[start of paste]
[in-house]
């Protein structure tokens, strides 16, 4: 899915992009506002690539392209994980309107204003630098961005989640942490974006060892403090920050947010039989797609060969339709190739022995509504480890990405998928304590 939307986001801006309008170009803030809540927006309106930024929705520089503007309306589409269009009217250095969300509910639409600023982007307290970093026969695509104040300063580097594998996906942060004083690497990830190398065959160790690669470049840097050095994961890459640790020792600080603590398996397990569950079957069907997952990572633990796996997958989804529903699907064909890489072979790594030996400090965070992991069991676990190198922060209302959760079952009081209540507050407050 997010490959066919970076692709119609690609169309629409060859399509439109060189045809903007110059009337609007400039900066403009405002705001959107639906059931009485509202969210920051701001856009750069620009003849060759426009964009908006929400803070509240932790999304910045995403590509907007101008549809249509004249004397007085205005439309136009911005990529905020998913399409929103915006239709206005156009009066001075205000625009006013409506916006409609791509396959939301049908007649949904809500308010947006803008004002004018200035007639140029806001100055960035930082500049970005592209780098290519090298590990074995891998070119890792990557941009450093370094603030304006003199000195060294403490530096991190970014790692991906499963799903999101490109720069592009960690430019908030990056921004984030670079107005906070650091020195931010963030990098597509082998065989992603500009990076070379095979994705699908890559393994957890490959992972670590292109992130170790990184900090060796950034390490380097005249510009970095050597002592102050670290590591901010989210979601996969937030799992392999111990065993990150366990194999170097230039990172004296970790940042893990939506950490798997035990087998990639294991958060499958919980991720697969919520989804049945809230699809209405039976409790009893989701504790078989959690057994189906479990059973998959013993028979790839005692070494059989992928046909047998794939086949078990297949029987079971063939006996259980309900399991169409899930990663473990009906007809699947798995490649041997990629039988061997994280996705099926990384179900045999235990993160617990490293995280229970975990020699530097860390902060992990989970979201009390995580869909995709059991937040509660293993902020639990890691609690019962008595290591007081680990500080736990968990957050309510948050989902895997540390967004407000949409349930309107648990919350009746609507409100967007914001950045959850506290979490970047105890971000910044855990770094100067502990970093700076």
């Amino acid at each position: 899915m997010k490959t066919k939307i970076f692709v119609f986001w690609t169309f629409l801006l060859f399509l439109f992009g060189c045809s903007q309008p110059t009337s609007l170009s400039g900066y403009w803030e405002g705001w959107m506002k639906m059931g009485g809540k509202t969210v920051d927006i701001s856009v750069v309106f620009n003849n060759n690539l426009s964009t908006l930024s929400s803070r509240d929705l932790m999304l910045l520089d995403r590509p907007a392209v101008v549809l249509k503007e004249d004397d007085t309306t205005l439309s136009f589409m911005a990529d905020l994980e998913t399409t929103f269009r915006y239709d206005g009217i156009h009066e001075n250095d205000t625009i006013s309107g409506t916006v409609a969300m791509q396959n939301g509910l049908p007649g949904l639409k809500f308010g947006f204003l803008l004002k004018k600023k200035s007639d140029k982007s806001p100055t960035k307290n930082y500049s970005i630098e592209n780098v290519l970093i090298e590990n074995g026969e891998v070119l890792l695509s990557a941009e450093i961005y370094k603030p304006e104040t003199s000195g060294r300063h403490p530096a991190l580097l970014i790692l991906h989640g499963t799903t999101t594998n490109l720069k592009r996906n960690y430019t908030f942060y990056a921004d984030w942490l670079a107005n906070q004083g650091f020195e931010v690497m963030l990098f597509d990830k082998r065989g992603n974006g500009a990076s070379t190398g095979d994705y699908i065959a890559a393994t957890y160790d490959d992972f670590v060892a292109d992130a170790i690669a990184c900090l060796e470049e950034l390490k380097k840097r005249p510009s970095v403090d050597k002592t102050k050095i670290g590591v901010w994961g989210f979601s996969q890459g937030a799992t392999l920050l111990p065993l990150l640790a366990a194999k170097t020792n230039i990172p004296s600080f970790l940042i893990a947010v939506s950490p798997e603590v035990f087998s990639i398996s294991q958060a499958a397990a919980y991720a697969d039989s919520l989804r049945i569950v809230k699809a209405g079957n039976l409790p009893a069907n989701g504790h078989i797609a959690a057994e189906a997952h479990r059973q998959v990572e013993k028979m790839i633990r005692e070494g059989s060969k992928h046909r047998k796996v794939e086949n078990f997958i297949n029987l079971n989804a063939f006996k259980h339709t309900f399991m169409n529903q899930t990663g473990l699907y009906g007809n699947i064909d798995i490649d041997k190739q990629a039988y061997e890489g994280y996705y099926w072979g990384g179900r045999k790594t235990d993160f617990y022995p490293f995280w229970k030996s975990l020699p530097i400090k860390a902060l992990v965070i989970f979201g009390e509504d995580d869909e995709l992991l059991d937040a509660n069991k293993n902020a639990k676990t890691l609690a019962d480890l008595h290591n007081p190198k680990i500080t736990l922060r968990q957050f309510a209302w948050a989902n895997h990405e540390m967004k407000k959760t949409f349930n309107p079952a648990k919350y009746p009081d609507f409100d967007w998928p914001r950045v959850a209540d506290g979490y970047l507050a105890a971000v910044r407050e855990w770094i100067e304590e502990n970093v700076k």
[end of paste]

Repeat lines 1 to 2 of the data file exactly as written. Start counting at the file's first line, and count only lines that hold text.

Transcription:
[in-house]
């Protein structure tokens, strides 16, 4: 899915992009506002690539392209994980309107204003630098961005989640942490974006060892403090920050947010039989797609060969339709190739022995509504480890990405998928304590 939307986001801006309008170009803030809540927006309106930024929705520089503007309306589409269009009217250095969300509910639409600023982007307290970093026969695509104040300063580097594998996906942060004083690497990830190398065959160790690669470049840097050095994961890459640790020792600080603590398996397990569950079957069907997952990572633990796996997958989804529903699907064909890489072979790594030996400090965070992991069991676990190198922060209302959760079952009081209540507050407050 997010490959066919970076692709119609690609169309629409060859399509439109060189045809903007110059009337609007400039900066403009405002705001959107639906059931009485509202969210920051701001856009750069620009003849060759426009964009908006929400803070509240932790999304910045995403590509907007101008549809249509004249004397007085205005439309136009911005990529905020998913399409929103915006239709206005156009009066001075205000625009006013409506916006409609791509396959939301049908007649949904809500308010947006803008004002004018200035007639140029806001100055960035930082500049970005592209780098290519090298590990074995891998070119890792990557941009450093370094603030304006003199000195060294403490530096991190970014790692991906499963799903999101490109720069592009960690430019908030990056921004984030670079107005906070650091020195931010963030990098597509082998065989992603500009990076070379095979994705699908890559393994957890490959992972670590292109992130170790990184900090060796950034390490380097005249510009970095050597002592102050670290590591901010989210979601996969937030799992392999111990065993990150366990194999170097230039990172004296970790940042893990939506950490798997035990087998990639294991958060499958919980991720697969919520989804049945809230699809209405039976409790009893989701504790078989959690057994189906479990059973998959013993028979790839005692070494059989992928046909047998794939086949078990297949029987079971063939006996259980309900399991169409899930990663473990009906007809699947798995490649041997990629039988061997994280996705099926990384179900045999235990993160617990490293995280229970975990020699530097860390902060992990989970979201009390995580869909995709059991937040509660293993902020639990890691609690019962008595290591007081680990500080736990968990957050309510948050989902895997540390967004407000949409349930309107648990919350009746609507409100967007914001950045959850506290979490970047105890971000910044855990770094100067502990970093700076």